The Spatial–Racial Patterns of U.S. Dam Removals Since 2010

Joshua C. Galster, George C. Galster

Research output: Contribution to journalArticlepeer-review

Abstract

Dam removal in the United States has grown exponentially, yet we do not know whether the pattern of such removals comports with principles of environmental justice. This exploratory study investigates the spatial pattern of dam removals across the United States to ascertain whether there were any geographic areas where the probability of removal was correlated with the racial or ethnic composition of the environs. We analyze dam removals since 2010 using national data on existing dams, removed dams, and demographics. We estimate multivariate probability models of dam removal stratified by census region and dam ownership to pinpoint contexts where significant spatial-racial patterns occur that cannot be attributed to dam characteristics. Our exploration reveals only a few such contexts. After controlling for dam purpose, construction type, age, and height, the probability of a dam being removed since 2010 is positively associated with the proportion of nearby White residents for dams owned by local or state governments in the South. The probability of removal is negatively associated with the proportion of nearby White residents for dams owned privately or by state or local governments in the West. Future case studies should probe these contexts of clear spatial–racial patterns from an environmental justice perspective.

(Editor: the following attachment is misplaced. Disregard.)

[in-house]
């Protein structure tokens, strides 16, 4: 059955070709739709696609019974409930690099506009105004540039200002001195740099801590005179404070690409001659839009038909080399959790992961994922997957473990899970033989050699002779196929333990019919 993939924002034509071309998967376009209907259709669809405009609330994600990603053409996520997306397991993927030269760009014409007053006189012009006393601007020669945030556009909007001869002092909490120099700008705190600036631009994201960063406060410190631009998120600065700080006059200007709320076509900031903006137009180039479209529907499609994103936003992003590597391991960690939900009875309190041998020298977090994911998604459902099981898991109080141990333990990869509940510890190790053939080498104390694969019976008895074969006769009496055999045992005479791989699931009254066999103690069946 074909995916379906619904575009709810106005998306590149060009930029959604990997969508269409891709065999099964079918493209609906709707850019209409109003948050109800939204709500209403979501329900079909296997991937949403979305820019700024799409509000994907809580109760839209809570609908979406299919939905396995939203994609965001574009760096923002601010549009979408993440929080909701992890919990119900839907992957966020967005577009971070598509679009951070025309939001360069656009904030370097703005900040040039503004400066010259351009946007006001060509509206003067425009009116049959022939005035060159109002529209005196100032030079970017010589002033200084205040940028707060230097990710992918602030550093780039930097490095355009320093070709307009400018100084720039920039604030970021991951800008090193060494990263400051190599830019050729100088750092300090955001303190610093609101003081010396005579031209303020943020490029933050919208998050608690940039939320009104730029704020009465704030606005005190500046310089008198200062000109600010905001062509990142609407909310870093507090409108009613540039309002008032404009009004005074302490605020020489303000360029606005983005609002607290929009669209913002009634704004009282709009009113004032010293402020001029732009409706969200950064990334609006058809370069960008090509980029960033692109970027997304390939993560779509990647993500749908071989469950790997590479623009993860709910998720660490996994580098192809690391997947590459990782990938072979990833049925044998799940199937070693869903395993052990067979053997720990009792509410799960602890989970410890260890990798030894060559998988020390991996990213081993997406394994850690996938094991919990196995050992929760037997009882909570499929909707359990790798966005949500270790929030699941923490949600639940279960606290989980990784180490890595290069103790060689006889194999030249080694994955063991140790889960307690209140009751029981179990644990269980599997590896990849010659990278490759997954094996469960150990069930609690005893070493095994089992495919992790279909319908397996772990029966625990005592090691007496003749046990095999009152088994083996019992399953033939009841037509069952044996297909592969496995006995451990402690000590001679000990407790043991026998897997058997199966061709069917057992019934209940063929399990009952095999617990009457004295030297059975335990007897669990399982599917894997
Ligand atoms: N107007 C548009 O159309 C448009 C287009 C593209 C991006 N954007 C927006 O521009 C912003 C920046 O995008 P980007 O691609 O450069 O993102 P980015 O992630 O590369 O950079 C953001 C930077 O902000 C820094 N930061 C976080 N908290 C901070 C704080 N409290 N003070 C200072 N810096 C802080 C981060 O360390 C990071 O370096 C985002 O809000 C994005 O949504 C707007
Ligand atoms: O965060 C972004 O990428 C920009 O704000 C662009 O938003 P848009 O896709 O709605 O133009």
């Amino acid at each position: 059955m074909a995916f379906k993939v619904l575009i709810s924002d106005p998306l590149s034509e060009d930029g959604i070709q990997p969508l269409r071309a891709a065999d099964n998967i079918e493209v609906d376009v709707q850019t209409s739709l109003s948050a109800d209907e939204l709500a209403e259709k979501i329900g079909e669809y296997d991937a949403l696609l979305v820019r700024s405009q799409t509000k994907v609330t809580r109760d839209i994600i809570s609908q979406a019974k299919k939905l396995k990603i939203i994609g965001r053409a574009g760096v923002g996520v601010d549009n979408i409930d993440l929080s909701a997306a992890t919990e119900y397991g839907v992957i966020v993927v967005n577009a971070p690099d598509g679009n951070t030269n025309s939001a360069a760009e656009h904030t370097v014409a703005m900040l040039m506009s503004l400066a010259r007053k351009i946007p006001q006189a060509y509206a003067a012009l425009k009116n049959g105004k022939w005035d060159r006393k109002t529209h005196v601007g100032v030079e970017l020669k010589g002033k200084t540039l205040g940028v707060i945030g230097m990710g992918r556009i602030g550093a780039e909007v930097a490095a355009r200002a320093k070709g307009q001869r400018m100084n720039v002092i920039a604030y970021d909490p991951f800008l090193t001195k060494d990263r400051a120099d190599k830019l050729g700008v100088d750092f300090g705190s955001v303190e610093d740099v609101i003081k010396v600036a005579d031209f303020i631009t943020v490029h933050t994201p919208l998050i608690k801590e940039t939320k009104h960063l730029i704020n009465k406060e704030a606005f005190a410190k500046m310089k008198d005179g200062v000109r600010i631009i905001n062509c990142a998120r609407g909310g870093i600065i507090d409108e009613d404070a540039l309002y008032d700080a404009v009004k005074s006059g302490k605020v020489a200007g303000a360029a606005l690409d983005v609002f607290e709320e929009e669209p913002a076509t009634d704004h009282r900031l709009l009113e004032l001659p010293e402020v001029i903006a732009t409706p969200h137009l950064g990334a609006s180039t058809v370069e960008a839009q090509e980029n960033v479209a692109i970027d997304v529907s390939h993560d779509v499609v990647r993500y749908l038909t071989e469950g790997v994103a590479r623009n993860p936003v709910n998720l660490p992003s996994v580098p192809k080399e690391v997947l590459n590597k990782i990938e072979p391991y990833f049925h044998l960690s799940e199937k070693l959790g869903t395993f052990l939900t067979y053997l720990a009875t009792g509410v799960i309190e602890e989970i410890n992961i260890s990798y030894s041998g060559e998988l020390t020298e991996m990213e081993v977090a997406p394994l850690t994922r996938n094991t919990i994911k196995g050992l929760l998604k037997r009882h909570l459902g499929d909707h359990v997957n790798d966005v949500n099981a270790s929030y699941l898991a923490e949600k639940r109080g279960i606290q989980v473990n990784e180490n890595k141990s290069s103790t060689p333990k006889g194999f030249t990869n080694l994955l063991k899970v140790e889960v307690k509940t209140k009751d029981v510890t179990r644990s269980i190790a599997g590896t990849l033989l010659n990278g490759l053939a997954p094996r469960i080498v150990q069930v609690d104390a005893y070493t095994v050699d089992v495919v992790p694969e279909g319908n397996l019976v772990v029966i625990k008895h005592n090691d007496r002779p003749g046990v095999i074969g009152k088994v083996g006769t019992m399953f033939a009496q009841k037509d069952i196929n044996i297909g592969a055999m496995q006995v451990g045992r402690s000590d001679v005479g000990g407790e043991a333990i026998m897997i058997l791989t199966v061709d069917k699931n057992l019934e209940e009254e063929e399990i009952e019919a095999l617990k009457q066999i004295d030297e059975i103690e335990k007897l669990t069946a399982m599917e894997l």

Original languageEnglish
JournalProfessional Geographer
DOIs
StateAccepted/In press - 2024

Keywords

  • census tracts
  • dam removal
  • disparate impact
  • GIS
  • race

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